"We're hiring a little here and there—but it's not what it should be," said Daniel Cunningham, chief executive of Long-Stanton Manufacturing Co., of Hamilton, Ohio. "And it's because of the lack of demand."

    A recent survey by the National Federation of Independent Business indicates that concerns about demand remain a major obstacle to growth and hiring. When asked the single most important problem facing their businesses, 24% cited "poor sales"—a percentage that remains above highs seen in the recessions of the 1990s and early 2000s.


    And that's consistent with the argument the left has been making.

    http://online.wsj.com/article_email/SB10001424052702303661904576452181063763332-lMyQjAxMTAxMDEwODExNDgyWj.html


    I have always found it bizarre that that "demand" is cited as a reason for a lack of business confidence. That's almost a tautology. This assumption by the "left" and some journalists as you put it, that demand comes like manna from the sky is absurd on its face - it's a cop out in an attempt to find cause. In that same article - "Among economists who see uncertainty as the primary obstacle to hiring is Sean M. Snaith of the University of Central Florida. "The black cloud of policy uncertainty still hangs over the private sector," Mr. Snaith said."

    Furthermore it is a bizarro world where the "left" or anyone with a functioning level of reason can actually believe that implementing additional regulations en masse will stimulate any form of demand.


    I'm sure you find anything that fits outside your narrow ideological view "bizarre."

    Our economic problem is simple and it has nothing to do with "uncertainty." The right wing and major corporations have been engaged in a 30 year war on the middle class that has decimated its purchasing power.

    Joshua HollandThat the wealthy are “job creators,” and therefore have interests that must be defended by the public at large, is a talking-point that, however facile, is so popular it slips effortlessly from the lips of conservatives every day.

    It's also complete nonsense; the opposite of the truth. Sure, the wealthy create a few jobs – people who offer exclusive services or sell them high-end goods. But the overwhelming majority of jobs in this country are “created” by ordinary Americans when they spend their paychecks.

    Consumer demand accounts for around 70 percent of our economic output. And with so much wealth having been redistributed upward through a 40-year class-war from above, American consumers are too tapped out to spend as they once did. This remains the core issue in this sluggish, largely jobless recovery. The wealthy, in their voracious appetite for a bigger piece of the national pie, are the real job-killers in this economic climate.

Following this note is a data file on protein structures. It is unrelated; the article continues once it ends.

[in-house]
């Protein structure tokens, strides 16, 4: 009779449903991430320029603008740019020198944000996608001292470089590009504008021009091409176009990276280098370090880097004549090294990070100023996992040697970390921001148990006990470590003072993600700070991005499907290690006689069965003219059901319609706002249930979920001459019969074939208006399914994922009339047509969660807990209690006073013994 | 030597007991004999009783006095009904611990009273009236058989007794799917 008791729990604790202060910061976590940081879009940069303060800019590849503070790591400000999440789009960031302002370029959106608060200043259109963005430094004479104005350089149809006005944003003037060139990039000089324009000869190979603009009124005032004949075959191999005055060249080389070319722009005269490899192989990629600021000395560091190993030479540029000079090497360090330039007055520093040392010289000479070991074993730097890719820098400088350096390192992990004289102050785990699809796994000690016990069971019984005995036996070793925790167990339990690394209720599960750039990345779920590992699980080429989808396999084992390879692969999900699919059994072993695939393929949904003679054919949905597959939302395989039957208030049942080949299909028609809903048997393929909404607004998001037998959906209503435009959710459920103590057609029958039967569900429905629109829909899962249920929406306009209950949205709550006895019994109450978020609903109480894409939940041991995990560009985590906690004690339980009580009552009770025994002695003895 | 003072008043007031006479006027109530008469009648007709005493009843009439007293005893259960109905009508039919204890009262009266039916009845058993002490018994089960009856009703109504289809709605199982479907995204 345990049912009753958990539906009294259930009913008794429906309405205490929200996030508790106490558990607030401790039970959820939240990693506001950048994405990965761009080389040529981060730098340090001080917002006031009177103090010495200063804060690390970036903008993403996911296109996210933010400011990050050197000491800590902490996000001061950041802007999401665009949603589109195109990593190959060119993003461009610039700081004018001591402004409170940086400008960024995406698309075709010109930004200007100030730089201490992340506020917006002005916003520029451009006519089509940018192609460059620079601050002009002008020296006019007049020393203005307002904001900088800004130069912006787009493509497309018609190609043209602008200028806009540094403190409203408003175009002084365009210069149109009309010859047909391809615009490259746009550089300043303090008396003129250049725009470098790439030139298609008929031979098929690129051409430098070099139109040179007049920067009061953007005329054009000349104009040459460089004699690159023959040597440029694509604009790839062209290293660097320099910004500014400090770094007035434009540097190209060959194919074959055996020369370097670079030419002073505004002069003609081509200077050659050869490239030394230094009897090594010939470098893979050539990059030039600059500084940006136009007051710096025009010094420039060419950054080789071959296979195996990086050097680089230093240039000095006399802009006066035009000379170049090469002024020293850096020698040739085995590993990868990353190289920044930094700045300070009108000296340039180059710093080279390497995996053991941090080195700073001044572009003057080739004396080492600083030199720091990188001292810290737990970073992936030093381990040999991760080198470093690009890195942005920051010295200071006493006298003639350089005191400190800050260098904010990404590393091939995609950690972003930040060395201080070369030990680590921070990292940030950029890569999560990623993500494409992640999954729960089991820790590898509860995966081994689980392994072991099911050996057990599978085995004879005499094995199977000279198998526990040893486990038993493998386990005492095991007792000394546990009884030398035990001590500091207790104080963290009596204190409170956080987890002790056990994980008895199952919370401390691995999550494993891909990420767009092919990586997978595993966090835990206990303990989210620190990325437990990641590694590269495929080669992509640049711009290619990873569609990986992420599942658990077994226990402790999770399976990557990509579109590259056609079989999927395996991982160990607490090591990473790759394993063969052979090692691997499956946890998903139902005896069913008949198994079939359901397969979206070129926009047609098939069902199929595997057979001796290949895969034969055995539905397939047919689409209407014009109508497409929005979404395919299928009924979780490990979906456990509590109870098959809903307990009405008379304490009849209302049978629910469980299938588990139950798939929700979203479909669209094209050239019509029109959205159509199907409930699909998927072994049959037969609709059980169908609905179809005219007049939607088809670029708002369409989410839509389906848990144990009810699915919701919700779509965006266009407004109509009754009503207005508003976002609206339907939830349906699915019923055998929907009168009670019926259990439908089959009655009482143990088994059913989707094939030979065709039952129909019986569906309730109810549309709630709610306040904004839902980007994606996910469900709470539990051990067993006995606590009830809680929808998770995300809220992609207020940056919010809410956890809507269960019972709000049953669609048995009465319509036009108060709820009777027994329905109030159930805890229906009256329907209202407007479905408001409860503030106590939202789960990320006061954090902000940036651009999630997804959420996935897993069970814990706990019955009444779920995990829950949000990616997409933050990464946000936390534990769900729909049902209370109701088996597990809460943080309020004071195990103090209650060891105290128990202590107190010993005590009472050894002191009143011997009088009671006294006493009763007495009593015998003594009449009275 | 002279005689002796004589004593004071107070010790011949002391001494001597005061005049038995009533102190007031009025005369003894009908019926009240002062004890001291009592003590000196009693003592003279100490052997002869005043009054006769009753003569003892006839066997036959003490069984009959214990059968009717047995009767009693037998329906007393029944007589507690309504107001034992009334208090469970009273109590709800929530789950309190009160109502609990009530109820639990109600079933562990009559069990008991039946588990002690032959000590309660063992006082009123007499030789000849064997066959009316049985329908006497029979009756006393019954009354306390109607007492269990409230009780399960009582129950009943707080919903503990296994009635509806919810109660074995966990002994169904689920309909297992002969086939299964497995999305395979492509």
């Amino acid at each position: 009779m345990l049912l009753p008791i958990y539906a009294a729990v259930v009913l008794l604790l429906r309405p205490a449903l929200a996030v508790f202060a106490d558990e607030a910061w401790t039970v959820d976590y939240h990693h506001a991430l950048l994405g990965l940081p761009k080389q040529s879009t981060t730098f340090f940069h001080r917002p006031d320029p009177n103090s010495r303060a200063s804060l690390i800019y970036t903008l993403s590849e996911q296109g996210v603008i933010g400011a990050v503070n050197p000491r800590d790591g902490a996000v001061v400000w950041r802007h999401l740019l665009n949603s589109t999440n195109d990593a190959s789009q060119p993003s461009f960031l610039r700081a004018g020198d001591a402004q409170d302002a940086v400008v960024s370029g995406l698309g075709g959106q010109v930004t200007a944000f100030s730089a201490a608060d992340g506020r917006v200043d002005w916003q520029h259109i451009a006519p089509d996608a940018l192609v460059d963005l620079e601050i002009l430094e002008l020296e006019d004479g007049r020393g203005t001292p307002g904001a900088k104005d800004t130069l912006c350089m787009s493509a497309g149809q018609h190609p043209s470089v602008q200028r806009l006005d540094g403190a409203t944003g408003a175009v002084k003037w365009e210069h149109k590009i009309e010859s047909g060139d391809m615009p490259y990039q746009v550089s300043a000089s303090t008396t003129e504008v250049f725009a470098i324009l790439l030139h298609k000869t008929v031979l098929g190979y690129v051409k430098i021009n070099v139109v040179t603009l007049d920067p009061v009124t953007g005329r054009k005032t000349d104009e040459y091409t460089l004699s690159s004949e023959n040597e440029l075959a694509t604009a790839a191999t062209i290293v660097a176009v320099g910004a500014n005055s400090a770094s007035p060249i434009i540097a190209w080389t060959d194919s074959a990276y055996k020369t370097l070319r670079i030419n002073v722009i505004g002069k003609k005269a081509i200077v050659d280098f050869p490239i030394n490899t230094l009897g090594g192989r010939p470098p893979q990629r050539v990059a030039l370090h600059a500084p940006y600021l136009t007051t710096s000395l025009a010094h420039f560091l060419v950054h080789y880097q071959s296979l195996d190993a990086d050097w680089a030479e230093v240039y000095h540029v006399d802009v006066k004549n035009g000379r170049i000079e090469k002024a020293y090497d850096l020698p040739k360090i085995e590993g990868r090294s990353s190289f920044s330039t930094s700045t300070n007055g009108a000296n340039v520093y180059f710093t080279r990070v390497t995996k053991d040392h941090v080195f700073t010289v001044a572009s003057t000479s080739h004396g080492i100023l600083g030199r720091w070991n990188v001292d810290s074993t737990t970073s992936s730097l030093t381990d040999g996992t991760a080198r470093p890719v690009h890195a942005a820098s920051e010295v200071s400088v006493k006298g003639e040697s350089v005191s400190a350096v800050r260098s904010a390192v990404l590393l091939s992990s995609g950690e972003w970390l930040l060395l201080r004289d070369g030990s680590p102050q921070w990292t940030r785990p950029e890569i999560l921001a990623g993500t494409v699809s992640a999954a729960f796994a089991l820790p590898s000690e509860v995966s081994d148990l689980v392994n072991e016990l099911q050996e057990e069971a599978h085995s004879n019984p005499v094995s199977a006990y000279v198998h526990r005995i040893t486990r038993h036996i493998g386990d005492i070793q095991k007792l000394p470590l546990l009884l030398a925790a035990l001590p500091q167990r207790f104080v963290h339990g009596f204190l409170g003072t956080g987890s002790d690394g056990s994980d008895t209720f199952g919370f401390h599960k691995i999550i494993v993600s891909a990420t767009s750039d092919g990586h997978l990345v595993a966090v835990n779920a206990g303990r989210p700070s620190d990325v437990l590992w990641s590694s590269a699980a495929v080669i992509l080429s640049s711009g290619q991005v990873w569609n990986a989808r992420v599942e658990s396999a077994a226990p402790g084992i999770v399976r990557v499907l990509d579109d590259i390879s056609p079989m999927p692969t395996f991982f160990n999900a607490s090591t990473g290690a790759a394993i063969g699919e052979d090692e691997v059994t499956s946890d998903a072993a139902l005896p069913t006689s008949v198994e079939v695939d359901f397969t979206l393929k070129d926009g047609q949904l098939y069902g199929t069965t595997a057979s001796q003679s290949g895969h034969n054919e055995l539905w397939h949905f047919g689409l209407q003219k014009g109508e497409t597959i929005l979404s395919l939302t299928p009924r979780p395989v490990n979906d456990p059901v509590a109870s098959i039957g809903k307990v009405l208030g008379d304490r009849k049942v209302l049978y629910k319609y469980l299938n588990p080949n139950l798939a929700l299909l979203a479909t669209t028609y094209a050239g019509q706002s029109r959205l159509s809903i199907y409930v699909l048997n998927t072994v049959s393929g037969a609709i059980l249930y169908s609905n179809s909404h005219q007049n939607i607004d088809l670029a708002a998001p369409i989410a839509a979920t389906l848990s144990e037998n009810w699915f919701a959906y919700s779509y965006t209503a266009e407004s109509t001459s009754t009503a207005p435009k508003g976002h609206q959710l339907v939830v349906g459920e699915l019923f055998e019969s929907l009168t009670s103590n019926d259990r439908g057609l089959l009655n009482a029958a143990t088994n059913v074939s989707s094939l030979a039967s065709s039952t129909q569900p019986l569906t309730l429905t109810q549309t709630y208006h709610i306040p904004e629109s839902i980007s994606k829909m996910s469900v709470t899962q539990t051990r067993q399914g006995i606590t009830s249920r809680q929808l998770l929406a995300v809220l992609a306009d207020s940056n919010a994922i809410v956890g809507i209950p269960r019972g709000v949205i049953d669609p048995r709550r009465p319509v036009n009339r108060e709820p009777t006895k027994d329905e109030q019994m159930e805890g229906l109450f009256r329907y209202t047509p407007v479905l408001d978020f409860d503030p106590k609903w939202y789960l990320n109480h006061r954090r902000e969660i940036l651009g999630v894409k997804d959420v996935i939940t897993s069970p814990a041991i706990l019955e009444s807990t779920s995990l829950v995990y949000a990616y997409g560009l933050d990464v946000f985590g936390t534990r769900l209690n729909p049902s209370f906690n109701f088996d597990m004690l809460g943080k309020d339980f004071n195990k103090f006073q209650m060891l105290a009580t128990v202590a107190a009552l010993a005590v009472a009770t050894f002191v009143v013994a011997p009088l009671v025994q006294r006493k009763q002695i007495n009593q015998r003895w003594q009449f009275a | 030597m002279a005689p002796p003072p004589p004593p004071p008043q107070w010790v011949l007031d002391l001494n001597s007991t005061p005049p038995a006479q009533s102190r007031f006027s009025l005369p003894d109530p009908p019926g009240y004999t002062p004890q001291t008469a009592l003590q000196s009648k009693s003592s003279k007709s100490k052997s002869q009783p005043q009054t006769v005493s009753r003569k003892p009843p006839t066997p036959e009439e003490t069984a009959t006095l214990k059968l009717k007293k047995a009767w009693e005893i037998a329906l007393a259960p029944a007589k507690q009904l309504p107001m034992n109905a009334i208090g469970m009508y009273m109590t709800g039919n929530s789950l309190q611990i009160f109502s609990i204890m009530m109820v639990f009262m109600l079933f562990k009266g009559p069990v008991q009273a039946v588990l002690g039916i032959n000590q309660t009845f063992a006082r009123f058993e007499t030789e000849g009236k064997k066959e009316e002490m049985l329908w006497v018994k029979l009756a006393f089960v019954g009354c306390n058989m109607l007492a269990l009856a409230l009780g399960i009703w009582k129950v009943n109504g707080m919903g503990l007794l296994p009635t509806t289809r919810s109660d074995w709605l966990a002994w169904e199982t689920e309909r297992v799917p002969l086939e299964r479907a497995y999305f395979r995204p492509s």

Discounting those in the top 20 percent of the pile – according to economists Emanuel Saez and Thomas Picketty it's actually the top 10 percent – Americans haven't seen their real incomes rise in the past 30 years.

    Paul Buchheit, a professor with City Colleges of Chicago, crunched some numbers using IRS data and found that “if middle- and upper-middle-class families had maintained the same share of American productivity that they held in 1980, they would be making an average of $12,500 more per year.” In other words, because the share of income going to the top has increased so dramatically, ordinary people have $12,500 less in their wallets today. Studies have shown that when wealthy people grab more post-tax income they're more likely to bank it than to spend it, so much of that $12,500 also represents lost demand, and hence less jobs. Wealthy Americans' avarice is a job-killer.


    [url]http://www.alternet.org/story/151705/why_the_wealthiest_americans_are_the_real_%27job-killers%27?page=entire[/url]
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    Jul 21, 2011 2:10 PM GMT
    lol, so what exactly are these walls of regulations?

    Up here Home Depot is far from the cheapest place to shop.

    A flood of minimum wage earners can't be consumers for much more than basics. They usually rent, so aren't (and can't afford to) buying a lot of Home Depot's stuff.
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    Jul 21, 2011 2:14 PM GMT
    Christian73 said
    riddler78 said
    Christian73 saidOddly, a Wall Street Journal report from earlier this week puts the lie to Marcus' ideological ravings: